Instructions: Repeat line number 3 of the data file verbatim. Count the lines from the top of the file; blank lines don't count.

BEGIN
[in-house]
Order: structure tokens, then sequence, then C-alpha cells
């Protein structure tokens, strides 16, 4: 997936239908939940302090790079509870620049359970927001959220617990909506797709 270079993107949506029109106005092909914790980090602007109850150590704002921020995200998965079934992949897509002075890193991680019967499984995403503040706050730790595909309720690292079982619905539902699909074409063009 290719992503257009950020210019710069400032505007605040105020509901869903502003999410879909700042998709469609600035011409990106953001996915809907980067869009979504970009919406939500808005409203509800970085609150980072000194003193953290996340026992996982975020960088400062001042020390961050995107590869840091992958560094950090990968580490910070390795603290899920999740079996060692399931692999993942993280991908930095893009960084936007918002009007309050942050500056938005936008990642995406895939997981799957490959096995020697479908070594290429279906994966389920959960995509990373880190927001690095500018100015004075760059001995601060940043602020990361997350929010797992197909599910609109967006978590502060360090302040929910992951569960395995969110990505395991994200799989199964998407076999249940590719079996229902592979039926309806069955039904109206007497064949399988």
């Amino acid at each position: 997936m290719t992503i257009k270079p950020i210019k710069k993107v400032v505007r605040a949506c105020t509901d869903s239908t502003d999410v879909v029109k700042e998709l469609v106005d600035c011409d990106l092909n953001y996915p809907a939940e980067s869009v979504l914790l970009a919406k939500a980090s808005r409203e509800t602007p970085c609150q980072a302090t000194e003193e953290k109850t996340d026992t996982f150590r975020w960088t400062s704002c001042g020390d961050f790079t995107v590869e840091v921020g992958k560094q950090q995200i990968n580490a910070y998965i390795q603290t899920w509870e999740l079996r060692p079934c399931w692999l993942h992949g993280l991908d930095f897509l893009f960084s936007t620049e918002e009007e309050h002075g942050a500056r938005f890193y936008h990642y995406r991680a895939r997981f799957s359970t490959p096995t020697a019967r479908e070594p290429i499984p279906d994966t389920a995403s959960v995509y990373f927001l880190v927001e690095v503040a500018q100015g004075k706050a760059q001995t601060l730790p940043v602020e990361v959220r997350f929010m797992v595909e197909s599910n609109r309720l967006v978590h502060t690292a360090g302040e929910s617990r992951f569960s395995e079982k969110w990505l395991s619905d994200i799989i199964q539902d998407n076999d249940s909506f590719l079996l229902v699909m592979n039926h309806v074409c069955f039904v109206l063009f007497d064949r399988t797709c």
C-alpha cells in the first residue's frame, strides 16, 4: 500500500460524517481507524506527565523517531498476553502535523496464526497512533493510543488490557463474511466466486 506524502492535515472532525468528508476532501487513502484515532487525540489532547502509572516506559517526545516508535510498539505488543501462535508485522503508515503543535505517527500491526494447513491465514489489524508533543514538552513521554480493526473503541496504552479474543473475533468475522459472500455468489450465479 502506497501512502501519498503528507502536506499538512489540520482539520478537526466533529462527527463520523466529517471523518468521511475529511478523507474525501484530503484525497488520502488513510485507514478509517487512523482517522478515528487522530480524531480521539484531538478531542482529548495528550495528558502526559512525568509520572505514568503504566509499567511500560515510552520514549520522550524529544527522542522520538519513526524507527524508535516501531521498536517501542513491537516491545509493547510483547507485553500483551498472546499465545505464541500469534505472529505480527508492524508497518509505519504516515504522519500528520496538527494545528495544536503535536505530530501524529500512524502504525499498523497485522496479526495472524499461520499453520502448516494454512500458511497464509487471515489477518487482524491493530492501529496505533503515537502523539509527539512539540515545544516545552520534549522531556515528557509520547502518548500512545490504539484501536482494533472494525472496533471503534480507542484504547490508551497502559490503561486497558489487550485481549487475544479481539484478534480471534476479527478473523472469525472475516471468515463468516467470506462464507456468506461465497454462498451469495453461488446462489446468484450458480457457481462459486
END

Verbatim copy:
């Protein structure tokens, strides 16, 4: 997936239908939940302090790079509870620049359970927001959220617990909506797709 270079993107949506029109106005092909914790980090602007109850150590704002921020995200998965079934992949897509002075890193991680019967499984995403503040706050730790595909309720690292079982619905539902699909074409063009 290719992503257009950020210019710069400032505007605040105020509901869903502003999410879909700042998709469609600035011409990106953001996915809907980067869009979504970009919406939500808005409203509800970085609150980072000194003193953290996340026992996982975020960088400062001042020390961050995107590869840091992958560094950090990968580490910070390795603290899920999740079996060692399931692999993942993280991908930095893009960084936007918002009007309050942050500056938005936008990642995406895939997981799957490959096995020697479908070594290429279906994966389920959960995509990373880190927001690095500018100015004075760059001995601060940043602020990361997350929010797992197909599910609109967006978590502060360090302040929910992951569960395995969110990505395991994200799989199964998407076999249940590719079996229902592979039926309806069955039904109206007497064949399988």